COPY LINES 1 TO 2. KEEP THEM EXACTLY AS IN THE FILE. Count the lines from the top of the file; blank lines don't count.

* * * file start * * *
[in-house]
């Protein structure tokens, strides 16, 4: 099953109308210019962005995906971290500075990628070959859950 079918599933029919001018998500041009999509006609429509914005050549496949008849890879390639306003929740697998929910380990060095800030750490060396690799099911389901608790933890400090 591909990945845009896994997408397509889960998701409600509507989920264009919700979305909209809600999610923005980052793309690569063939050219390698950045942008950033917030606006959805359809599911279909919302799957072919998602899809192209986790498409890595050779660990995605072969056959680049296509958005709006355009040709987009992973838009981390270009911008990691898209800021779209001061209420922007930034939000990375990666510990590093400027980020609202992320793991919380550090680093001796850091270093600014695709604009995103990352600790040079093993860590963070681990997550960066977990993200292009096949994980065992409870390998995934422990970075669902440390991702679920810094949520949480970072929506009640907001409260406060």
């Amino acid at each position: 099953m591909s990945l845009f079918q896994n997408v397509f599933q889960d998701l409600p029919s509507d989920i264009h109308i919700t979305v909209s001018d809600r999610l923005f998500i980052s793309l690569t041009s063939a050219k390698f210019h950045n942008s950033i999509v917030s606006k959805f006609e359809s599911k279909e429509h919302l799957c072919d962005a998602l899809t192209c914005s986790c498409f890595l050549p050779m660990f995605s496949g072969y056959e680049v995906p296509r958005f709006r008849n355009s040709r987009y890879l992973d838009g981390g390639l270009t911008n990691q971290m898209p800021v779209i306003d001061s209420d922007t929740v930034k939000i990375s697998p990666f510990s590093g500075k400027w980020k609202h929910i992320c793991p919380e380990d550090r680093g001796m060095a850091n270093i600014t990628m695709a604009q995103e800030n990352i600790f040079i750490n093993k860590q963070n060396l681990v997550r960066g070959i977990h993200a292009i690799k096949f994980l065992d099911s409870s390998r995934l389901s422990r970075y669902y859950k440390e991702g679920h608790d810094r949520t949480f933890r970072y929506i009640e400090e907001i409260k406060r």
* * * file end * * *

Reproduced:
[in-house]
């Protein structure tokens, strides 16, 4: 099953109308210019962005995906971290500075990628070959859950 079918599933029919001018998500041009999509006609429509914005050549496949008849890879390639306003929740697998929910380990060095800030750490060396690799099911389901608790933890400090 591909990945845009896994997408397509889960998701409600509507989920264009919700979305909209809600999610923005980052793309690569063939050219390698950045942008950033917030606006959805359809599911279909919302799957072919998602899809192209986790498409890595050779660990995605072969056959680049296509958005709006355009040709987009992973838009981390270009911008990691898209800021779209001061209420922007930034939000990375990666510990590093400027980020609202992320793991919380550090680093001796850091270093600014695709604009995103990352600790040079093993860590963070681990997550960066977990993200292009096949994980065992409870390998995934422990970075669902440390991702679920810094949520949480970072929506009640907001409260406060």